Mo: “Just have one pic of a small stick of butter. A #20 frenchie dropped 3ft under my dry fooled them all day. Never changed flies. A good mix of rainbows and browns to hand.”


It’s the same story as our Georgia wild trout waters. Fish are skittish and pickier during the day, and more vulnerable when the sun dies and adult bugs come out to dance. The farther away from the road or campground that you go, the more comfortable the daytime fish are.


(Ed note: Notice how similar our fly lists are)

Private Waters:

They are still fishing very well for our resident rainbows.  UO guide Israel:  “Nothing has changed since last week.   The pattern continues to be small egg and nymph patterns drifted deep, and then soft hackles swung in shallower runs and riffles to imitate the hatching naturals. We are having to downsize our tippets in the lower, clear water to encourage more takes.”

Coolwater Rivers:

Jimmy and good friend, FL outdoor writer Rusty Chinnis, had a good river float this week. Jimmy sent a pic of Rusty’s striper and this report: “When you're angling for Shoal Bass and something takes your lure on a screaming run...”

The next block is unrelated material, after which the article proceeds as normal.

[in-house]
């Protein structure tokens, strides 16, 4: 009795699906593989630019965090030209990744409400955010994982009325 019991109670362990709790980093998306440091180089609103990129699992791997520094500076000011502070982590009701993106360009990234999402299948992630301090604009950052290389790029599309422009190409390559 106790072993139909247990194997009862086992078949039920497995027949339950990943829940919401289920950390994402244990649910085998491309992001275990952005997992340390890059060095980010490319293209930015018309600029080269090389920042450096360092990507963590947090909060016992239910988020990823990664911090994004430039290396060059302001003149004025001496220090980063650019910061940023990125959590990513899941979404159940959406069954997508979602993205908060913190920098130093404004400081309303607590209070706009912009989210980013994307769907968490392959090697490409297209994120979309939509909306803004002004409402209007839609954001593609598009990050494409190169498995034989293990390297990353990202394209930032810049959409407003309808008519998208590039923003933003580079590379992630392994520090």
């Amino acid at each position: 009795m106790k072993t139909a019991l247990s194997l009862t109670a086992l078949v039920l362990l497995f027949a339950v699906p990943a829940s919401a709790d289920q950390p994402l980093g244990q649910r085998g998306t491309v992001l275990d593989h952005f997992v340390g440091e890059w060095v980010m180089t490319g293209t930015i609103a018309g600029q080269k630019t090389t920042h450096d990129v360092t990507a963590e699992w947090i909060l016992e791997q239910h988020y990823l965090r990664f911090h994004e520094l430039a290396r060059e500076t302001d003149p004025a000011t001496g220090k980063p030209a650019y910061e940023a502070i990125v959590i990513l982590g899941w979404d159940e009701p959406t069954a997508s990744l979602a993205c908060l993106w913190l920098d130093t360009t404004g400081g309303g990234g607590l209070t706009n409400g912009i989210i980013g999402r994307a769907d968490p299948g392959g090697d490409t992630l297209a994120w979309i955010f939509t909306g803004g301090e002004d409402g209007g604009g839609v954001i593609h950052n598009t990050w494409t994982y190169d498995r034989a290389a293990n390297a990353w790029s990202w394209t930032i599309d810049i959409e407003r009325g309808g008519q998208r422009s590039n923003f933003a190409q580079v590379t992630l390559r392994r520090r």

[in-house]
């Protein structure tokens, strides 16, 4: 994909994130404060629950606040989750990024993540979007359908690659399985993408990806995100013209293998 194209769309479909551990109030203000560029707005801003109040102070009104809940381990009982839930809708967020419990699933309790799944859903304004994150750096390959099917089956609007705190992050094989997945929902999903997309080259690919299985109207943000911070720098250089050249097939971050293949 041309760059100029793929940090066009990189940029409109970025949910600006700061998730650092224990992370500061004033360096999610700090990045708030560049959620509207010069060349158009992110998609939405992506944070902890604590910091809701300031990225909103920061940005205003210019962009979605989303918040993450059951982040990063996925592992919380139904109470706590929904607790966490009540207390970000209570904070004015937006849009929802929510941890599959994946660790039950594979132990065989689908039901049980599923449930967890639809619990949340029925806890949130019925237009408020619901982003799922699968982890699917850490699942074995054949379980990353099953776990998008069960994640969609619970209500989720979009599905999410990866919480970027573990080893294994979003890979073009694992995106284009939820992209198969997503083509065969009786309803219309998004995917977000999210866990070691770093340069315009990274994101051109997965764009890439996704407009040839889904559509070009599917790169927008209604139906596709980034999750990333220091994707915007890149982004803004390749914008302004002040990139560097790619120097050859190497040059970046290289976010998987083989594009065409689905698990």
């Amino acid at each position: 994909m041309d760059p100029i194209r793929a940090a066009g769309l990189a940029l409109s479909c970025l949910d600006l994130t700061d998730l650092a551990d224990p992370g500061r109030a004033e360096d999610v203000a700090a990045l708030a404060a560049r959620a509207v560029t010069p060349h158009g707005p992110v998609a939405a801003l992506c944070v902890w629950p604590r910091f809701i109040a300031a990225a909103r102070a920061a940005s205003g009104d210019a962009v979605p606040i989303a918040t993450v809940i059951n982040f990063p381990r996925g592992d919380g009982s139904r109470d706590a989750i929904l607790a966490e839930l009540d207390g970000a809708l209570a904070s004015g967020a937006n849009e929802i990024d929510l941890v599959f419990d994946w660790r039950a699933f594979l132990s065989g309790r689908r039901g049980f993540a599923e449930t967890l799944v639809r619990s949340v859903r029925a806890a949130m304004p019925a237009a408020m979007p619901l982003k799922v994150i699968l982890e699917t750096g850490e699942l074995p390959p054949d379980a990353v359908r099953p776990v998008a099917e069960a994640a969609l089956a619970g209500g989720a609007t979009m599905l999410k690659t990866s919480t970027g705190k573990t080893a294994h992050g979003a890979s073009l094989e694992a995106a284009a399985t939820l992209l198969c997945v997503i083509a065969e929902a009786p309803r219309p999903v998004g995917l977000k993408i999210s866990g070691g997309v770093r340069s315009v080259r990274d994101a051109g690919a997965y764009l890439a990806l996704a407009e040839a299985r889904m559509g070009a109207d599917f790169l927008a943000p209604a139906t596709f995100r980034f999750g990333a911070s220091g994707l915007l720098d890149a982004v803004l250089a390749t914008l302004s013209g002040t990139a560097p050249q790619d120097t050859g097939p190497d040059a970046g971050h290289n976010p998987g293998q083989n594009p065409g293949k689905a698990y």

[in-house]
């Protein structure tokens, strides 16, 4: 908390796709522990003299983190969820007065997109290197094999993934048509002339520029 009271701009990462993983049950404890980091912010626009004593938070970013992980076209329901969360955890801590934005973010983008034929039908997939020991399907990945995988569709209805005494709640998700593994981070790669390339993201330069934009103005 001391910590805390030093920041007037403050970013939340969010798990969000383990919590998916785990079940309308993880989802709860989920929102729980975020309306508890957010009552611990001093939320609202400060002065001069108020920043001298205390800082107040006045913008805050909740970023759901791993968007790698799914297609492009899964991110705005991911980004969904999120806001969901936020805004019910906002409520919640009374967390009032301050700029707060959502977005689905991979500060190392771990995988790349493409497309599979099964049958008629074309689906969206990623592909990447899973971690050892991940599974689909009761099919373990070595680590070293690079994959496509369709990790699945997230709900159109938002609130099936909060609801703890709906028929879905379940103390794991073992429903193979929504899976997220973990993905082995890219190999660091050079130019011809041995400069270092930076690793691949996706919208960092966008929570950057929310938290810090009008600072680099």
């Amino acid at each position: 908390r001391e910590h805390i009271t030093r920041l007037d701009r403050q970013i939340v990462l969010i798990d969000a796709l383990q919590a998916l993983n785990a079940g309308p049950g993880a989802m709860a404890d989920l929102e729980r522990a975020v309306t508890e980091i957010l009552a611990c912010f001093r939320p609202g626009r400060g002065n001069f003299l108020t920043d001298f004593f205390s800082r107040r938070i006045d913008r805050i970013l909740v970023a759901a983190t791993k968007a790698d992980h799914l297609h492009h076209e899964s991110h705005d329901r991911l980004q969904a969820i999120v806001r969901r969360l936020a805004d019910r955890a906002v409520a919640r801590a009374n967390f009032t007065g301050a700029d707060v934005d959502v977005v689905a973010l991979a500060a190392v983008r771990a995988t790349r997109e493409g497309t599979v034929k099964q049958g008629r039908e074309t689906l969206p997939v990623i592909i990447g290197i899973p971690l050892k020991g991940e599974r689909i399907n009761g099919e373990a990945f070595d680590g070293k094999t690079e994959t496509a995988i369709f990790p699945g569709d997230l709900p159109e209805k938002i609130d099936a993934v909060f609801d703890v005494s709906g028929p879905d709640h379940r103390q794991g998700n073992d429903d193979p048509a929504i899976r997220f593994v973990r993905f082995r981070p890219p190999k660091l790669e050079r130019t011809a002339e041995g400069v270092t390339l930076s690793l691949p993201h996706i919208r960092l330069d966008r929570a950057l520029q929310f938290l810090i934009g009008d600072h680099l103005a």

Athens Jay got back in the game:

“Middle GA rivers are just right for wet wading.”

Flat Water:

Splatek reported on MiniMe’s feats at the local pond: “Warm water has the bream  hitting bread balls, worms, and just about anything you drop in front of them.”

Lake bassing has been great, while stripers have been sporadic. The herring spawn should improve the striper bite. See Capt. Mack’s intel and adapt it to your fly rigs.


UO young guns Joseph and Grant have done well:

“Here are some pics of some fish Grant and I have caught over the past two weeks on Lanier. Most of our fish have been on points or humps. We have been using intermediate lines with 3-4 inch clousers fished in the middle of the water column with short fast strips.”

That’s the latest news from our neck of the woods.  Take advantage of these fine spring days before they dissolve into the summer heat. Stop in a UO store for flies, supplies, and the freshest intel in this region. Good luck!

Unicoi Outfitters: Friendly. Local. Experts.